Why Luca Guadagnino’s Suspiria Was a Box Office Failure
You’re not alone if you are one of the many who has yet to see this movie.
Released at a time when horror films have had a substantial amount of success, such as Get Out, Stephen King's It, and Halloween, to name a few, the remake of Suspiria should have been a sure bet for the genre... but it wasn’t. Let’s start out by separating out any disbelief or statement that sounds like they set this movie up to fail because Amazon Studios and Videa absolutely didn’t. While a 20 million dollar budget might not be huge by today’s standards, it is a good amount to put behind a project that really only had two things going for it: a cult following and a popular genre. Why then did this film only make $4 million? Why was it a flop? Let’s take a look at the distribution of the film.
A limited October 26th release in New York City and Los Angeles really narrowed the film’s presence during what could’ve been the time of most interest for it. Halloween night’s limited, but wider, release of the film saw it playing in select cities like Dallas, San Francisco, and Seattle.
In total, the “wide” US release of the film was only 311 screens. If you really think about some of the larger exhibitors such as AMC and Regal, who sometimes have 15 or more auditoriums per location, this is not all that much for a wide release. So, what happened?
Larger exhibitors may have been hesitant or even downright resistant to showing the film in their circuits due to the nature of Amazon’s streaming services. There are multiple accounts of Netflix and Amazon purchasing films to release straight to their streaming services without any theatrical distribution. Why wouldn’t exhibitors fight back and potentially not allow their films to play?
If you really take a look at the current showing locations on the Suspiria movie ticketing site, you’ll notice that many of the exhibitors showing the film are classified as boutique. The largest of note is Alamo Drafthouse, which is known for this type of film, so that makes plenty of sense. All of these points considered, it looks like there was indeed something larger at play with the distribution of this film, with larger theater push-back being the most likely culprit. Tell us what you think in the comments below.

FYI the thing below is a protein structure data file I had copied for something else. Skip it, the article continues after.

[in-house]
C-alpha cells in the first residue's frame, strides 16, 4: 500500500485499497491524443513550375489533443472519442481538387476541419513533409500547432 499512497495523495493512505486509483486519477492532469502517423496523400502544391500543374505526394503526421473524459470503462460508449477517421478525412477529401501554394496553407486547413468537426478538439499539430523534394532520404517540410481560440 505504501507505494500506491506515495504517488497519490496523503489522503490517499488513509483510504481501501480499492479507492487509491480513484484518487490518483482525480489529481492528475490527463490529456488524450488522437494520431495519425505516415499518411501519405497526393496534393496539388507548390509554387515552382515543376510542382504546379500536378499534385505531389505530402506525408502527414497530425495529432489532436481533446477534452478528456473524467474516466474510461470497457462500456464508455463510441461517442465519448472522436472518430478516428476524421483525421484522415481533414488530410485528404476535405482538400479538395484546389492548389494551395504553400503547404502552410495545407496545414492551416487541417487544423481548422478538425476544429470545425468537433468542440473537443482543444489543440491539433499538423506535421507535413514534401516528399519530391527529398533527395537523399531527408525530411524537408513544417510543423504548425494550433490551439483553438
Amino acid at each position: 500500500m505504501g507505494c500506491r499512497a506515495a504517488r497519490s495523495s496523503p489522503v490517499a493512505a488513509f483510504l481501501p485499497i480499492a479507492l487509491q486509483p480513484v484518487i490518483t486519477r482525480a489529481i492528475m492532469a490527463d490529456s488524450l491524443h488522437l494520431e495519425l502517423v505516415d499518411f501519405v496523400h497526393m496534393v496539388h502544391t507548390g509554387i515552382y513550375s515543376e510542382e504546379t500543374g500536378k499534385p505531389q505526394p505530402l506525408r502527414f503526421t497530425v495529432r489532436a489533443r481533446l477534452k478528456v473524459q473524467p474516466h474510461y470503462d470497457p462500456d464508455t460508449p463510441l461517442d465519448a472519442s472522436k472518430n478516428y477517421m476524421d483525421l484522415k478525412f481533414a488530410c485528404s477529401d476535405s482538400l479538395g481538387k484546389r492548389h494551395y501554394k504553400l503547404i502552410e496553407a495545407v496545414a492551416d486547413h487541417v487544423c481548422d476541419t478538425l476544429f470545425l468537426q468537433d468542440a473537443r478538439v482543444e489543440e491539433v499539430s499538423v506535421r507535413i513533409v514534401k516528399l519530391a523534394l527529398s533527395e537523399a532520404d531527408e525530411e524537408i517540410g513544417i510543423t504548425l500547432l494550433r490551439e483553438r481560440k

Luca Guadagnino’s Suspiria is a remake of a 1977 film of the same name by Dario Argento (Deep Red, Phenomena). This new version starred Dakota Johnson (Fifty Shades series) as Susie Bannion, Chloë Grace Moretz (Carrie, Let Me In) as Patricia Hingle, Tilda Swinton (Doctor Strange) in double roles as Madame Blanc and Dr. Jozek Klemperer, Mia Goth as Sara, and Renée Soutendijk as Miss Huller.
While the film marketed a fictional actor named Lutz Ebersdorf in the role of Dr. Jozek Klemperer in its trailers and press releases, it was later revealed this character was indeed played by Tilda Swinton, which was widely speculated about for months.
In Suspiria, evil lurks deep within a world-renowned dance company in Germany. Susie Bannion, an ambitious young dancer, travels there to perfect her ballet skills but soon learns something is amiss following her arrival. The dance troupe’s artistic director, Madame Blanc, is an enigmatic woman committed fully to the art of dance and becomes fixated on Bannion for her own mysterious reasons.
After fellow students begin disappearing, Bannion attempts to unravel the mysteries that whisper beneath the surface with the help of her new friend Sara and grieving psychologist Jozef Klemperer. However, what they find unleashes a relentless nightmare that may have been better left stowed away in secrecy. The film arrived on November 2nd but showings have remained highly limited up until this point.
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